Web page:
December 3, 1995 Vreme News Digest Agency No 218
The Unpleasant Arrest
by Milos Vasic
By arresting Antun Gudelj, the murderer of Osijek police chief Josip Reihl-Kir, the German authorities have brought the Croatian authorities into a delicate position; a repeat of his trial could reveal some scandalous things
Antun Gudelj, a Croatian émigré from Australia was last seen at 13:20 on July 1 1991 just outside the village of Tenja, six kilometers south of Osijek. Witnesses said Gudelj dropped the empty magazine from his automatic rifle, reloaded it and walked away from the place where he had just killed three men: Milan Knezevic, an Osijek city councilor, Goran Zobundzija, vice-chairman of Osijek council and Josip Reihl-Kir, the city police chief. That crime was politically very important: the war in Slavonia could begin now that Reihl-Kir was dead.
On November 19, this year, the Frankfurt airport police arrested Gudelj under an international warrant as he was coming into Germany. The warrant was issued by the Croatian police under an in absentia sentence of 20 years from the Osijek district court.
The Tenja murders had an interesting but obscure political and police background embodied in two men: Branimir Glavas and Reihl-Kir. Reihl-Kir was a professional police officer with a brilliant career, much loved and without a blemish. He was named police chief of Osijek, the politically and strategically most sensitive area of Croatia, in June 1990 soon after the HDZ election victory. Reihl-Kir was well informed about the situation in the eight local communities his jurisdiction covered. I met him in early 1991 when he spent a long time explaining the differences and tensions built into Slavonia through mixing and colonization: the tensions were not so much a question of ethnic origin as civilization.
He fought against both sides as much as he could trying to prevent the war: alone and unarmed against Serb barricades; regular and good contacts and relations with local JNA commanders; suppressing Croat extremists and infiltrating his agents into their organizations.
Reihl-Kir's most deadly enemy was among the Croat extremists: Branimir Glavas, Osijek national defence secretary, a man who immediately saw all the opportunities the new regime offered him. Glavas organized his own para-police independent of the police and later the national guard and the official structures of the HDZ made up mainly of extremist Croats whose families were originally from Herzegovina and started doing business: the file Reihl-Kir had on him includes intimidation of Serbs, night shooting and bombings, blackmail, extortion and robberies. What Reihl-Kir built up during the day, Glavas Glavas destroyed during the night. And he had powerful allies.
Reihl-Kir's widow Jadranka says Glavas came to their home in April 1991 with Vice Vukojevic and Gojko Susak demanding that he take them to see the Serb village of Borovo Selo. When he finally agreed and took them there they pulled three Armburst rocket launchers out of the trunk of their car and fired them at the village. "In 10 seconds they destroyed six months of my efforts," Reihl-Kir said later. The Borovo Selo massacre on May 2, 1991 pushed Glavas out into the political scene. He had been hiding from Reihl-Kir and the arrest warrant that Zagreb, i.e. minister Boljkovac had backed. Reihl-Kir knew what Glavas wanted to do to him: at a dinner part with a small circle of friends on Christmas 1990, Glavas said Reihl-Kir wouldn't be around for long. That statement found its way to the Osijek police chief along with other indications because he had agents among Glavas' men. Reihl-Kir warned Boljkovac that Glavas would try to kill him several times. He promised his wife Jadranka that he would either retire from the police or get a post in Zagreb.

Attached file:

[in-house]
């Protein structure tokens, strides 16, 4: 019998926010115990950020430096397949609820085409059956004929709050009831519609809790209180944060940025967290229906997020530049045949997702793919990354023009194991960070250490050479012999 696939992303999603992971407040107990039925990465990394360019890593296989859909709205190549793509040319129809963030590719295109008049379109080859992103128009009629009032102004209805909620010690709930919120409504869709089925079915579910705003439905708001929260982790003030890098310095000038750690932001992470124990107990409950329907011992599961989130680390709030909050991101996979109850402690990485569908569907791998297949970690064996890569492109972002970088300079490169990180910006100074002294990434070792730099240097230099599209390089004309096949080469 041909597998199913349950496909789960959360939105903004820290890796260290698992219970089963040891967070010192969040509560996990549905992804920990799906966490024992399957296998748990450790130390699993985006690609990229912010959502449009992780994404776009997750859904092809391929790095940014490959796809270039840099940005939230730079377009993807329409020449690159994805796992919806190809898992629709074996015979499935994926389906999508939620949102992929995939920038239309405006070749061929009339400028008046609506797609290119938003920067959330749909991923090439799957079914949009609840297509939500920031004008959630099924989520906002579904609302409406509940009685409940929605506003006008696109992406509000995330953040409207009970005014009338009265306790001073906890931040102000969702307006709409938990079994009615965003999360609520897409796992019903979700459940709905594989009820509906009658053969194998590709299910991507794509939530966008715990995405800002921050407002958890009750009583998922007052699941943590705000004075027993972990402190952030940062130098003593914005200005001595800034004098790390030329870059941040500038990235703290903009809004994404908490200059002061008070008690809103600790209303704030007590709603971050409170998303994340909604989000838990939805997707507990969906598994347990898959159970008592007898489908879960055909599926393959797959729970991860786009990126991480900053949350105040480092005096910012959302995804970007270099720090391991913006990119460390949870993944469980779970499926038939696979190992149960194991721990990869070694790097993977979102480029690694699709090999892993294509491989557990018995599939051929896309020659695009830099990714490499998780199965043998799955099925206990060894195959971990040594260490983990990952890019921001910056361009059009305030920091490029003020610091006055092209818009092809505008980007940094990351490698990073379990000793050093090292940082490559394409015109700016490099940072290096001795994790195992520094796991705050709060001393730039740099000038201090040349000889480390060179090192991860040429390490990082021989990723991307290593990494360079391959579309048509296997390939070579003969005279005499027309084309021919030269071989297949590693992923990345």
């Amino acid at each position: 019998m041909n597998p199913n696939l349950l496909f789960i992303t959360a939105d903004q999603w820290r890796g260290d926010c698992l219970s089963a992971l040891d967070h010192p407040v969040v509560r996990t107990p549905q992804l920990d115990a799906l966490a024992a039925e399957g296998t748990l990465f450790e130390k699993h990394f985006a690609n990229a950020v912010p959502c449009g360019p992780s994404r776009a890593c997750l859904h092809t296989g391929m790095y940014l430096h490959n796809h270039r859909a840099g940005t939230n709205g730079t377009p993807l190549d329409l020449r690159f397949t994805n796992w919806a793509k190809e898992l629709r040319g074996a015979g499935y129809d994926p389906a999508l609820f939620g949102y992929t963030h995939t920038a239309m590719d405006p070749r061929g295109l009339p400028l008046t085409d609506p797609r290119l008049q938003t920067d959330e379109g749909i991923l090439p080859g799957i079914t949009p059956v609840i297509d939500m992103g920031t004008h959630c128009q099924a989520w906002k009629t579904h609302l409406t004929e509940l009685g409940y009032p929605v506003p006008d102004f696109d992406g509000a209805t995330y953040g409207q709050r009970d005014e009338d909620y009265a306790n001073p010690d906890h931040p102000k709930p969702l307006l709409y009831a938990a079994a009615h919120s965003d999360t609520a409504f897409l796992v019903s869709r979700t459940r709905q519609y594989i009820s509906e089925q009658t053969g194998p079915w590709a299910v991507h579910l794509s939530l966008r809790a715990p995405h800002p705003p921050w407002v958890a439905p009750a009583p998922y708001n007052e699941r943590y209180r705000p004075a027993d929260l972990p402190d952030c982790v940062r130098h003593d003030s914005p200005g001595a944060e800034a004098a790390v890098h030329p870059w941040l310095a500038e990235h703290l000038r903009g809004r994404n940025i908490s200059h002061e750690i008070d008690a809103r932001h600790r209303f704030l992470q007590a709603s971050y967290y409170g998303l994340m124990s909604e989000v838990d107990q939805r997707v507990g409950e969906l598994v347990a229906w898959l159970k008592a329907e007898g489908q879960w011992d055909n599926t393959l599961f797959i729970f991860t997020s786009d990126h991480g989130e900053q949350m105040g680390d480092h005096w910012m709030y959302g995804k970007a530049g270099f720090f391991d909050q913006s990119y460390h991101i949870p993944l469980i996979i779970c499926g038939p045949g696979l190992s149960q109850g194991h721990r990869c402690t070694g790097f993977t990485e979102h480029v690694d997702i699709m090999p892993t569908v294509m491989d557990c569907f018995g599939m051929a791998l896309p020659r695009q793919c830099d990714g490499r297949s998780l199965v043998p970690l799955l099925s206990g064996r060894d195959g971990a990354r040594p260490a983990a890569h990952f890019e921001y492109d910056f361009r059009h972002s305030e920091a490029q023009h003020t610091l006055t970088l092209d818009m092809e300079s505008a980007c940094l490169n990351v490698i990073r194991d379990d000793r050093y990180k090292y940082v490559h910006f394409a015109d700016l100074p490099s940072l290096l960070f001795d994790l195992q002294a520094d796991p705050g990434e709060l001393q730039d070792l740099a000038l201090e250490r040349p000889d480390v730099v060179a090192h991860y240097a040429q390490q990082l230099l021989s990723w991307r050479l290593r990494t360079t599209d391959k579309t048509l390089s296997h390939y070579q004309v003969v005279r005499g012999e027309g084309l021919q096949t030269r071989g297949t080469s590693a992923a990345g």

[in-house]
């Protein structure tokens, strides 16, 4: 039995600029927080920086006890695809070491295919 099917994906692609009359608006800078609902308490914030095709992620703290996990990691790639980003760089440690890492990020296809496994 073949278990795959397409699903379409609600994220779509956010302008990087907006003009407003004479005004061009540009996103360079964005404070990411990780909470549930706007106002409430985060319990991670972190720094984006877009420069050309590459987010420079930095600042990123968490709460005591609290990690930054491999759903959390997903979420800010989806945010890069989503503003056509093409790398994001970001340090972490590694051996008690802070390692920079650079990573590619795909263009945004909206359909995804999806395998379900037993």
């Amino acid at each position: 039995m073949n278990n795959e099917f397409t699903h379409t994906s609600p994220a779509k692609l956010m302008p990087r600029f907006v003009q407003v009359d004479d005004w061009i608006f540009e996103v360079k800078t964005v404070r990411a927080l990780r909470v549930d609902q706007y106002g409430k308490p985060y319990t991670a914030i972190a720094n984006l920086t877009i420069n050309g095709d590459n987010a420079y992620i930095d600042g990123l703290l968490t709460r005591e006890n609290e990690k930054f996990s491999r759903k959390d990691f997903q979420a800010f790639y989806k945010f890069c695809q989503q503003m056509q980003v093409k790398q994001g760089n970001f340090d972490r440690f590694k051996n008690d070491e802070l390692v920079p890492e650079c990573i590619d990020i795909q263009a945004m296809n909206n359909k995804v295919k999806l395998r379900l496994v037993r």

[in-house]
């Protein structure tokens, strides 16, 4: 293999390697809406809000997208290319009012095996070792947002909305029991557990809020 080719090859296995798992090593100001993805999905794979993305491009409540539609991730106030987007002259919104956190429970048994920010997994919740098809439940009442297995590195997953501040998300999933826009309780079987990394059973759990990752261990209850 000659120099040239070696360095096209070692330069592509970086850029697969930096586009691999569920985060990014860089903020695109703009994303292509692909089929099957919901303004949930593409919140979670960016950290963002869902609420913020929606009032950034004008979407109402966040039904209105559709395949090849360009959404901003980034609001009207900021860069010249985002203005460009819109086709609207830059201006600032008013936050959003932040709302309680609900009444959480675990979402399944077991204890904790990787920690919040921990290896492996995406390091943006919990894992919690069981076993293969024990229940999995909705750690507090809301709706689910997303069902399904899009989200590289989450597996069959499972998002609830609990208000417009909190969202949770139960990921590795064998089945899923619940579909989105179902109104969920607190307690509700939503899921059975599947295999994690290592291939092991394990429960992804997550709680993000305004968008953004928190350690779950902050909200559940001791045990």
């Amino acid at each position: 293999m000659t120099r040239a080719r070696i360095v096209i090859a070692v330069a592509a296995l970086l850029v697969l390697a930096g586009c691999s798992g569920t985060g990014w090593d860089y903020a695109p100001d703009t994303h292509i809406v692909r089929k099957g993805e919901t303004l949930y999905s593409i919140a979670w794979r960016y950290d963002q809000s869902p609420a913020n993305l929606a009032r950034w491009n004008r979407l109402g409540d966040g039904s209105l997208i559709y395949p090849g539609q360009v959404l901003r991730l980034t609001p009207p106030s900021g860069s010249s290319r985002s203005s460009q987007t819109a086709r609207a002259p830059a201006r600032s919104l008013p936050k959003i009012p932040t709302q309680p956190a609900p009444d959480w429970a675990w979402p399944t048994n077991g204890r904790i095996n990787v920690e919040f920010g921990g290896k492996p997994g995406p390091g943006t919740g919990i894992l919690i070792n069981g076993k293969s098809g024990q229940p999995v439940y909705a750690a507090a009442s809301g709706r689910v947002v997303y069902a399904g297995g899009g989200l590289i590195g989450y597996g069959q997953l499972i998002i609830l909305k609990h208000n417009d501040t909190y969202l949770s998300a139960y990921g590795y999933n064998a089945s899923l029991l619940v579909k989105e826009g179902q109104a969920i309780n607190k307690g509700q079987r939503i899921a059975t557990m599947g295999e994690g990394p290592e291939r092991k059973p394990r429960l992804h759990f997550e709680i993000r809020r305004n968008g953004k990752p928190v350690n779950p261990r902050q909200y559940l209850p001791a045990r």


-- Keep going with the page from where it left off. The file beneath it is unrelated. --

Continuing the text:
On July 1, 1991, Reihl-Kir was killed trying to reconcile Serbs and Croats in Tenja. There are witnesses who said Gudelj had been indoctrinated: he had been told that the Serbs in Tenja had killed his father and destroyed his house (which was a lie); Reihl-Kir had publicly disarmed Gudelj in Tenja weeks earlier in front of Serb neighbors he had been threatening. Despite all that Gudelj was taken into the special police reserve days before the murder and armed with an automatic rifle that he would use to kill the police chief. Reihl-Kir got two fake phone calls in the space of half an hour before the murder aimed at getting him outside. On the day of the killing, Glavas paid for a full page in the Osijek daily Glas Slavonije in which he attacked the Osijek police as unpatriotic and treacherous.
Jadranka Reihl-Kir says Gudelj "walked away calmly after the murder, packed up his family and left the village although there were many policemen there. He spent two or three days with his brother in Osijek and then went to Zagreb and left the country. Gudelj just fired the shots, others aimed the gun."
Under Croatian law, anyone tried in absentia has to stand trial all over again. So far there have been no reports on whether Croatia has asked Germany to hand over Gudelj. If that happens and Gudelj goes on trial again there is a theoretic chance that the people who aimed the gun will be revealed. Politically that means the Germans have put Tudjman into an embarrassing position but have also provided the Croatian president with an opportunity to get rid of Glavas and his sponsors.
That cannot be disregarded at least in theory considering the latest political situation after the elections.